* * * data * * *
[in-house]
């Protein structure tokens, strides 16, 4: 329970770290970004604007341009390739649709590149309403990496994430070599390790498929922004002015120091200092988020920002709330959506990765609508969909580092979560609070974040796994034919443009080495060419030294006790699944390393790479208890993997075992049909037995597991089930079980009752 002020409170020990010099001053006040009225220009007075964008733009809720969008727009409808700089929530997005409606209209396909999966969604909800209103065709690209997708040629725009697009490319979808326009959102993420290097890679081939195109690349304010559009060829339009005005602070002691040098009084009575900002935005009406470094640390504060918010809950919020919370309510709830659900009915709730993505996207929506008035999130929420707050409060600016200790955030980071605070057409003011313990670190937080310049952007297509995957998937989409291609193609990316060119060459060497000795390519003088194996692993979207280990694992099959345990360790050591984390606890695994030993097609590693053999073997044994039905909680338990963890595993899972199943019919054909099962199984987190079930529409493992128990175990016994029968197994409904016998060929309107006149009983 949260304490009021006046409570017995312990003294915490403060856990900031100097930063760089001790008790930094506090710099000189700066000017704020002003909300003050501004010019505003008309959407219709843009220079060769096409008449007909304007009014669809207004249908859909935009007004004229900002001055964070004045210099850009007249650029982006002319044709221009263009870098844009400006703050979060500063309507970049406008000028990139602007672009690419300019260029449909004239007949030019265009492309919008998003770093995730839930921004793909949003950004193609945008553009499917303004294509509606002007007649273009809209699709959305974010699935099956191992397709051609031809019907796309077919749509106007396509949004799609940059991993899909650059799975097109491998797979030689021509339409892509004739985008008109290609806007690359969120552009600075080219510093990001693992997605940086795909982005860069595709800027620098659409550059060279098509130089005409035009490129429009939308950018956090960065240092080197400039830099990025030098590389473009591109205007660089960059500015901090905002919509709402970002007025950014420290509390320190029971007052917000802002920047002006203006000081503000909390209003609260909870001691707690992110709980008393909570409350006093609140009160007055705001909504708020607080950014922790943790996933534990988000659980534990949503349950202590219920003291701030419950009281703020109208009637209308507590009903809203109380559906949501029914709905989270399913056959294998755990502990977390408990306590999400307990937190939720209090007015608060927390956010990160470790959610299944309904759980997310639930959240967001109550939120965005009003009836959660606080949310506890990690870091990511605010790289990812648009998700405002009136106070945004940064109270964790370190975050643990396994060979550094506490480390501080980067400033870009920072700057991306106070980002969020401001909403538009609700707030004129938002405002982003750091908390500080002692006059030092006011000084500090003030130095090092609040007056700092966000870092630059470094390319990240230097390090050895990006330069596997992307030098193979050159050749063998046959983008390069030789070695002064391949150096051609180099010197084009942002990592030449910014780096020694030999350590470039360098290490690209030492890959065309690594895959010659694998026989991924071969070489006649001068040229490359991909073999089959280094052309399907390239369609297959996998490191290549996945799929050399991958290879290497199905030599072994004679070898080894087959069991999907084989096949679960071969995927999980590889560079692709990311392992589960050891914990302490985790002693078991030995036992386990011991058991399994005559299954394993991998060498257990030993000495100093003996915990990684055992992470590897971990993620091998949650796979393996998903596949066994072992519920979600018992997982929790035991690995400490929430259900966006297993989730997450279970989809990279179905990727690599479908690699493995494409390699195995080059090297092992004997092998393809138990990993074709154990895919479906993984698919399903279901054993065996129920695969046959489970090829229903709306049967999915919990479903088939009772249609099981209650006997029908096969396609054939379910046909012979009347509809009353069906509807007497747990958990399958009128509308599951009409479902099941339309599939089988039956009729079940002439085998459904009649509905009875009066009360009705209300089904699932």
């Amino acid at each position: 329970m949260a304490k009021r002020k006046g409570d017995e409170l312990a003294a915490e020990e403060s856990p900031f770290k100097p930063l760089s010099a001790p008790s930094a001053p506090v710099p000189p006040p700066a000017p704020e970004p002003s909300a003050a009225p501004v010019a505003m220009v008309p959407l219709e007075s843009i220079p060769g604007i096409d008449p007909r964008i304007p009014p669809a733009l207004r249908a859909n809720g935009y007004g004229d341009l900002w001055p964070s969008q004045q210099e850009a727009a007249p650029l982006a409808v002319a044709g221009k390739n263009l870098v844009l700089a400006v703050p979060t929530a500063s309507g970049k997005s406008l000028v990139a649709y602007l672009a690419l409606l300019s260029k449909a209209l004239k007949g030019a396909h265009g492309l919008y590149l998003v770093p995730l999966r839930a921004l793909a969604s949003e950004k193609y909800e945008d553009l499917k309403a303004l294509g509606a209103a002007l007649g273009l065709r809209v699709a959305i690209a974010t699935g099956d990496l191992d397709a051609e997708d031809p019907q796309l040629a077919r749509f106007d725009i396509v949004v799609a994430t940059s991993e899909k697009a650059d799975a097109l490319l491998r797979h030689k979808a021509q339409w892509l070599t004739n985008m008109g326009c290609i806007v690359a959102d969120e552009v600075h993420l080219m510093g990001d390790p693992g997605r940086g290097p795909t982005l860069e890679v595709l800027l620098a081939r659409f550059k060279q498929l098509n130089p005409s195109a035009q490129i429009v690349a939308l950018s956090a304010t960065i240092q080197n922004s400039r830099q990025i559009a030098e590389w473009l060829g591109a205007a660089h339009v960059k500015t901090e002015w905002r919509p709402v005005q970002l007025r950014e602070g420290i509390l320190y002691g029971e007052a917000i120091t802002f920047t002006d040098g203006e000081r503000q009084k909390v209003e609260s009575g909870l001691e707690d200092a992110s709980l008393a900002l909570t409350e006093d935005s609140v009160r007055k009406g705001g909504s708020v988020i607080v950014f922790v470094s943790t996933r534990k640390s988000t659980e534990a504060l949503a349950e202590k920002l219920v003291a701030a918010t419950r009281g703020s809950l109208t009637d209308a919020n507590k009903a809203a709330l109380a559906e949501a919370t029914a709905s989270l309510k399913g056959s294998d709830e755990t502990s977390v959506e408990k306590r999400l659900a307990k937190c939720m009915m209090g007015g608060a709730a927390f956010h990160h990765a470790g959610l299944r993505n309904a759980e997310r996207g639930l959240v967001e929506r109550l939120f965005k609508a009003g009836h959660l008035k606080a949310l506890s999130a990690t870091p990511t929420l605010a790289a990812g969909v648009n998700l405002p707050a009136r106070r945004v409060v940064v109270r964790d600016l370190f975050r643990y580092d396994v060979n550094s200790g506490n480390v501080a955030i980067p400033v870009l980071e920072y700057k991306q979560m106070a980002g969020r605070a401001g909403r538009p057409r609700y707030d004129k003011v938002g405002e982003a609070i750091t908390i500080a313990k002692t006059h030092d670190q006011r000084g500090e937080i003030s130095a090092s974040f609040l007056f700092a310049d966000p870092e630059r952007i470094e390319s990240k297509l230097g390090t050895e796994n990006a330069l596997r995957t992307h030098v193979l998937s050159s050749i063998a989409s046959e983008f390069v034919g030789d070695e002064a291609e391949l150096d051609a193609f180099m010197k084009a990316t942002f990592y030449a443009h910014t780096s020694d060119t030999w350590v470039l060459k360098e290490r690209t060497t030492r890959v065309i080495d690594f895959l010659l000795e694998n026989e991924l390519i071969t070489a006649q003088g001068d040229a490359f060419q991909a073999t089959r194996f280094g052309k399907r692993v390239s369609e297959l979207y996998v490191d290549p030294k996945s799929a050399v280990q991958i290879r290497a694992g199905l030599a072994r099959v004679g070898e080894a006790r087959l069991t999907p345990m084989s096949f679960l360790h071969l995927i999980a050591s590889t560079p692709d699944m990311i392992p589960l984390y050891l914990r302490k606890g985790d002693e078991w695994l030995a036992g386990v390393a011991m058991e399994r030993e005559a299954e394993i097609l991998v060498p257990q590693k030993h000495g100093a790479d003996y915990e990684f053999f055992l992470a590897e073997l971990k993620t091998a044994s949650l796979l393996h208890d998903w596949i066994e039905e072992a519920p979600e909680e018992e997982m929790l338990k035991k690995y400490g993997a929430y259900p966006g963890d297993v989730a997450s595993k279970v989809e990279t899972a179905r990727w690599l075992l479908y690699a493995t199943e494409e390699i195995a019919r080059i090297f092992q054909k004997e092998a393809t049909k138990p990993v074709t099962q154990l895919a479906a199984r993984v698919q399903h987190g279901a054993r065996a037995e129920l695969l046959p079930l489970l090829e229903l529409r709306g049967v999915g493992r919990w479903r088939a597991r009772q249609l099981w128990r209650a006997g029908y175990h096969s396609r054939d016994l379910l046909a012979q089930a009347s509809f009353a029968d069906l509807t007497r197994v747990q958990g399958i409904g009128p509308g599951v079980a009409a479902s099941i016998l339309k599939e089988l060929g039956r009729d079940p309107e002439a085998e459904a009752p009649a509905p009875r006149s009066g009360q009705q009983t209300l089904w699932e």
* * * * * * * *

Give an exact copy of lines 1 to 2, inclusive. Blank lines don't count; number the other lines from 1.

[in-house]
């Protein structure tokens, strides 16, 4: 329970770290970004604007341009390739649709590149309403990496994430070599390790498929922004002015120091200092988020920002709330959506990765609508969909580092979560609070974040796994034919443009080495060419030294006790699944390393790479208890993997075992049909037995597991089930079980009752 002020409170020990010099001053006040009225220009007075964008733009809720969008727009409808700089929530997005409606209209396909999966969604909800209103065709690209997708040629725009697009490319979808326009959102993420290097890679081939195109690349304010559009060829339009005005602070002691040098009084009575900002935005009406470094640390504060918010809950919020919370309510709830659900009915709730993505996207929506008035999130929420707050409060600016200790955030980071605070057409003011313990670190937080310049952007297509995957998937989409291609193609990316060119060459060497000795390519003088194996692993979207280990694992099959345990360790050591984390606890695994030993097609590693053999073997044994039905909680338990963890595993899972199943019919054909099962199984987190079930529409493992128990175990016994029968197994409904016998060929309107006149009983 949260304490009021006046409570017995312990003294915490403060856990900031100097930063760089001790008790930094506090710099000189700066000017704020002003909300003050501004010019505003008309959407219709843009220079060769096409008449007909304007009014669809207004249908859909935009007004004229900002001055964070004045210099850009007249650029982006002319044709221009263009870098844009400006703050979060500063309507970049406008000028990139602007672009690419300019260029449909004239007949030019265009492309919008998003770093995730839930921004793909949003950004193609945008553009499917303004294509509606002007007649273009809209699709959305974010699935099956191992397709051609031809019907796309077919749509106007396509949004799609940059991993899909650059799975097109491998797979030689021509339409892509004739985008008109290609806007690359969120552009600075080219510093990001693992997605940086795909982005860069595709800027620098659409550059060279098509130089005409035009490129429009939308950018956090960065240092080197400039830099990025030098590389473009591109205007660089960059500015901090905002919509709402970002007025950014420290509390320190029971007052917000802002920047002006203006000081503000909390209003609260909870001691707690992110709980008393909570409350006093609140009160007055705001909504708020607080950014922790943790996933534990988000659980534990949503349950202590219920003291701030419950009281703020109208009637209308507590009903809203109380559906949501029914709905989270399913056959294998755990502990977390408990306590999400307990937190939720209090007015608060927390956010990160470790959610299944309904759980997310639930959240967001109550939120965005009003009836959660606080949310506890990690870091990511605010790289990812648009998700405002009136106070945004940064109270964790370190975050643990396994060979550094506490480390501080980067400033870009920072700057991306106070980002969020401001909403538009609700707030004129938002405002982003750091908390500080002692006059030092006011000084500090003030130095090092609040007056700092966000870092630059470094390319990240230097390090050895990006330069596997992307030098193979050159050749063998046959983008390069030789070695002064391949150096051609180099010197084009942002990592030449910014780096020694030999350590470039360098290490690209030492890959065309690594895959010659694998026989991924071969070489006649001068040229490359991909073999089959280094052309399907390239369609297959996998490191290549996945799929050399991958290879290497199905030599072994004679070898080894087959069991999907084989096949679960071969995927999980590889560079692709990311392992589960050891914990302490985790002693078991030995036992386990011991058991399994005559299954394993991998060498257990030993000495100093003996915990990684055992992470590897971990993620091998949650796979393996998903596949066994072992519920979600018992997982929790035991690995400490929430259900966006297993989730997450279970989809990279179905990727690599479908690699493995494409390699195995080059090297092992004997092998393809138990990993074709154990895919479906993984698919399903279901054993065996129920695969046959489970090829229903709306049967999915919990479903088939009772249609099981209650006997029908096969396609054939379910046909012979009347509809009353069906509807007497747990958990399958009128509308599951009409479902099941339309599939089988039956009729079940002439085998459904009649509905009875009066009360009705209300089904699932």